The United States Securities and Exchange Commission (SEC) has charged AstraZeneca PLC with violating the books and records and internal controls provisions of the Foreign Corrupt Practices Act. The charges stem from wholly-owned subsidiaries in China and Russia that made illegal payments to boost drug sales.
According to the SEC, AstraZeneca sales staff in China “made numerous improper payments in cash, gifts and other items” to doctors at state-owned healthcare providers “as incentives to purchase or prescribe AstraZeneca pharmaceuticals” from 2007 until 2010. According to the SEC, “Sales and marketing team members, including managers within various business units at AZ China, designed and implemented the improper payment schemes.”
The gifts and payments were allegedly spread out, with some going to individual doctors and others going to hospitals or medical departments. AZ China sales staff and managers are suggested to have funded the illegal payments using fake fa piao (tax receipts). It didn’t stop there, however, AstraZeneca China purportedly worked with a “collusive travel vendor who submitted fake or inflated invoices to generate cash that could be used to funnel money” to the doctors and healthcare providers; the China staff set up bank accounts in doctors’ names.
They also paid speaker fees to doctors for events which documentation contained “no meeting date, venue, subject or fees associated with the particular speaking event. … In some instances, the related speaker engagement was totally fabricated and never occurred.”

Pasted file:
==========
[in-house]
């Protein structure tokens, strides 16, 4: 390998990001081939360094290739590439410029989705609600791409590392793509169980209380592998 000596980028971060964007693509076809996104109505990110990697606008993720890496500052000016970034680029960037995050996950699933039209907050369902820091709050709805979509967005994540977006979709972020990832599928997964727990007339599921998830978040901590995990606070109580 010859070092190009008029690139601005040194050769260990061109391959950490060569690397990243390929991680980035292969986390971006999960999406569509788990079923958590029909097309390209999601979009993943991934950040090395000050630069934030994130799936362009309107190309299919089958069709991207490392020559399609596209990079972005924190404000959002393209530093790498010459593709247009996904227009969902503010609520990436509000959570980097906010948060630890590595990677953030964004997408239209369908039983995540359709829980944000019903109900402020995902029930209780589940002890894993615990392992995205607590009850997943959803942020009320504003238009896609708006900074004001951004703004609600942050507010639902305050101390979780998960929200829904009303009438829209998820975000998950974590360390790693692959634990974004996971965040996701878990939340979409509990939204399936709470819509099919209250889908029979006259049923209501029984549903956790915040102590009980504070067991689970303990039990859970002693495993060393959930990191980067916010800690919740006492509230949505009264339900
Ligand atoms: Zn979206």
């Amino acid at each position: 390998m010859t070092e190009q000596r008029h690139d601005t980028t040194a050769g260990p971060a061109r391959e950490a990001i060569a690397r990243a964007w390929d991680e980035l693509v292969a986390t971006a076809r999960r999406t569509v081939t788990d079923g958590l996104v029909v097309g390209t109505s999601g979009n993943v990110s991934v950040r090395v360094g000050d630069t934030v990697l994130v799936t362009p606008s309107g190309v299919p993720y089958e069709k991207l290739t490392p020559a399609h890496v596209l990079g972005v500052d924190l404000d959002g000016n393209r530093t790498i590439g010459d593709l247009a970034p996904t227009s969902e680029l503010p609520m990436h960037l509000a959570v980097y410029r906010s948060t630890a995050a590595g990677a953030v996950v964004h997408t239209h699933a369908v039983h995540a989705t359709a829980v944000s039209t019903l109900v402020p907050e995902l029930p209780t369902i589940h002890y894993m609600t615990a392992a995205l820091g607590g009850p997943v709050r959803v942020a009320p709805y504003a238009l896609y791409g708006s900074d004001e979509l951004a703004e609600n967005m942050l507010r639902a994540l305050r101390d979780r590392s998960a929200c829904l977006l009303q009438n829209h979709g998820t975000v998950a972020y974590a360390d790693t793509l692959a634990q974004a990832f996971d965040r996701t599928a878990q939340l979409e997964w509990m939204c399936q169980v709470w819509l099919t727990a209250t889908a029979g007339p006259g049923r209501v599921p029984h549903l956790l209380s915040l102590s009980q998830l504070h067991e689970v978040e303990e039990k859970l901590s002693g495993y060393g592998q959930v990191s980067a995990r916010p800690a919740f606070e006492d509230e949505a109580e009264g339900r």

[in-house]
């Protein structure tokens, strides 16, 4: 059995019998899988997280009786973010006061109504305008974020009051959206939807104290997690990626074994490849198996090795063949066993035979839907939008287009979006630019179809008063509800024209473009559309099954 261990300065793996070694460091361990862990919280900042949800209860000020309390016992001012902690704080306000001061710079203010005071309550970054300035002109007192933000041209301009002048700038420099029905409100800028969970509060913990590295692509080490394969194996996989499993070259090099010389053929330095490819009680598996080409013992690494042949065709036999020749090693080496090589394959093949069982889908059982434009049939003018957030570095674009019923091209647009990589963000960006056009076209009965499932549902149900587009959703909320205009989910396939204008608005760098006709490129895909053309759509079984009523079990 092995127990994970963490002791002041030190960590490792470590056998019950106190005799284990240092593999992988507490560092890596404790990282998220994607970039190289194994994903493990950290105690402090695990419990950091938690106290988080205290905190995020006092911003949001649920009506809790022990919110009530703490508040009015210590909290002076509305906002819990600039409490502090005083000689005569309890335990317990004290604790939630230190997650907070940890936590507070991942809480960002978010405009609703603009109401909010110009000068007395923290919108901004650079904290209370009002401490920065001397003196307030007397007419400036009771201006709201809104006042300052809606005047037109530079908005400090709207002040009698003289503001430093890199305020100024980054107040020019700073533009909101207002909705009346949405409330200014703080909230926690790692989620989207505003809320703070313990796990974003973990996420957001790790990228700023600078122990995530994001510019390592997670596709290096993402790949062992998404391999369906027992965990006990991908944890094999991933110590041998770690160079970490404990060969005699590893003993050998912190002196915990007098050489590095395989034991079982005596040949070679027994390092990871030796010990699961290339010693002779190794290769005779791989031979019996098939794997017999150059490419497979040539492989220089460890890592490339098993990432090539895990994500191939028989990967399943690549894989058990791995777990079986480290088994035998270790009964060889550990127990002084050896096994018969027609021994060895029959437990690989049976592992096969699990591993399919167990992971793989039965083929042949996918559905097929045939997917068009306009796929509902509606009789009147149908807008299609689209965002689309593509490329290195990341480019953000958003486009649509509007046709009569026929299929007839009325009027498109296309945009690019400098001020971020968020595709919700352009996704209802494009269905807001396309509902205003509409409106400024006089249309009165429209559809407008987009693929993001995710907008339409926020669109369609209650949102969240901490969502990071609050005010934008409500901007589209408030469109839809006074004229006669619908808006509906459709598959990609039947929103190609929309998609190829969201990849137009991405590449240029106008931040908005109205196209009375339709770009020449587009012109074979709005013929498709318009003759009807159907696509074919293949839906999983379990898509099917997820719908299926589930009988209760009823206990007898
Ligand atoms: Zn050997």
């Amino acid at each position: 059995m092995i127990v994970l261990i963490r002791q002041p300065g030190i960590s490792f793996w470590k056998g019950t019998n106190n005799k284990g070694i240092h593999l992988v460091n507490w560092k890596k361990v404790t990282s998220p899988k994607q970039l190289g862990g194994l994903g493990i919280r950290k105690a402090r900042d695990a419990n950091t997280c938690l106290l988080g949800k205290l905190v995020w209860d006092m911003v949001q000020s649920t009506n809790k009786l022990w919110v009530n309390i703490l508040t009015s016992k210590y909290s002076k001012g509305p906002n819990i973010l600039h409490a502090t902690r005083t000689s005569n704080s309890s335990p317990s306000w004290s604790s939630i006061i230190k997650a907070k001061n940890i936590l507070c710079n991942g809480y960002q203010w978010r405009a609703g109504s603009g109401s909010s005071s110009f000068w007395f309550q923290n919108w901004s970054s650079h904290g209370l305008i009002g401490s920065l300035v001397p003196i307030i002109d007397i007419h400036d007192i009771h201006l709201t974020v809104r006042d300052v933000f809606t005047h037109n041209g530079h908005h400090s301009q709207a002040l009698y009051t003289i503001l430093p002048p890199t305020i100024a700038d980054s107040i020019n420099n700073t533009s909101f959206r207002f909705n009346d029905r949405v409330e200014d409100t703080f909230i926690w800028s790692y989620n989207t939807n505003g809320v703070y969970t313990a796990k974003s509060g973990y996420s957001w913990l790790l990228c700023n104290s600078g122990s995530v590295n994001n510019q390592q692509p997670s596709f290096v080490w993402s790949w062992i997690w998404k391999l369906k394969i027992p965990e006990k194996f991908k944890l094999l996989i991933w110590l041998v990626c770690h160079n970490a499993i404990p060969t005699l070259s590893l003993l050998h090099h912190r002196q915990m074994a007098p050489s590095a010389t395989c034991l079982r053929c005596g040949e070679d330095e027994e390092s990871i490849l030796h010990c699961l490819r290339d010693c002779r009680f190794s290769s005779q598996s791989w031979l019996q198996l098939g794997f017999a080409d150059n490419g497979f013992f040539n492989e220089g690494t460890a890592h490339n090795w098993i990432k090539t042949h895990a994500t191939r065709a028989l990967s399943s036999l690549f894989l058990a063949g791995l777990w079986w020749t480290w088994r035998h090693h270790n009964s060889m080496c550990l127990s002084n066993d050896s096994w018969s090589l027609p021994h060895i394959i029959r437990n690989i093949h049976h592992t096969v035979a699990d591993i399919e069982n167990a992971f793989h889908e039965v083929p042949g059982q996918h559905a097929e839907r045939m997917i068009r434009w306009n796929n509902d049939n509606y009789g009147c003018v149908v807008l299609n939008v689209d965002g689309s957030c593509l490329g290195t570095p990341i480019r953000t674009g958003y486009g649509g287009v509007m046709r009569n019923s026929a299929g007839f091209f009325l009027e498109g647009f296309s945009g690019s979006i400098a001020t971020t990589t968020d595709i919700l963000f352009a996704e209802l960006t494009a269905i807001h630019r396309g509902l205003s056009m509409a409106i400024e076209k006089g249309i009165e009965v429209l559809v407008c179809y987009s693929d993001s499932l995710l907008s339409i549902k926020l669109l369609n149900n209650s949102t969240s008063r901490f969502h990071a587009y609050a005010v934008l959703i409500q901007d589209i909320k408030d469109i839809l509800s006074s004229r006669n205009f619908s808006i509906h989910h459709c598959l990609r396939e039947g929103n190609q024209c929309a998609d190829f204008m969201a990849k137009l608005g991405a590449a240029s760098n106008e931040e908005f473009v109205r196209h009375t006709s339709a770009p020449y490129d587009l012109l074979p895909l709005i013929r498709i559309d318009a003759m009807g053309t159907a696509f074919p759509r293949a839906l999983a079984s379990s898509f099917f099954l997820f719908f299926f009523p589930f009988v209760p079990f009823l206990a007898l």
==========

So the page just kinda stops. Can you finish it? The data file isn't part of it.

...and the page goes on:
AstraZeneca China was not the only subsidiary to face allegations from the SEC. In Russia, from 2005 until 2010, AstraZeneca employees used similar tactics to make and hide illegal payments to government-employed physicians. Russian employees of AstraZeneca kept charts that recorded doctors’ names, where they practiced, and how much influence they had over purchasing decisions.
The charts used by AstraZeneca Russia employees showed “the manner in which they could be motivated to purchase AstraZeneca products through gifts, conference support, and other means.” According to the SEC, several levels of AstraZeneca Russia management either directed or approved the illegal gifts and payments.
While AstraZeneca did not self-report the Foreign Corrupt Practices Act violations, the company did provide “significant cooperation” to the SEC during the agency’s investigation. According to the SEC, AstraZeneca “immediately took a cooperative posture and ensured that it consistently provided complete information in a timely manner” and “voluntarily and timely disclosed information obtained during its own internal investigation.”
While the investigation was open and ongoing, AstraZeneca worked to enhance its internal controls and compliance programs, in part by adding compliance budgets and staff at the corporate level and in the local markets. AstraZeneca also fired some employees that were involved in the FCPA offenses and reassigned others to lower-risk positions and gave them targeted training.
AstraZeneca also has since enhanced its anti-corruption training and audits, improved its policies governing interactions with healthcare providers and government officials regarding gifts, travel and entertainment, third-party engagements, meetings, congresses, and contributions.
In the settlement, AstraZeneca has agreed to pay $4.325 million in disgorgement, $822,000 in prejudgment interest, and a $375,000 civil penalty. As is typical, AstraZeneca settled the enforcement action without admitting or denying any wrongdoing or any of the SEC’s findings.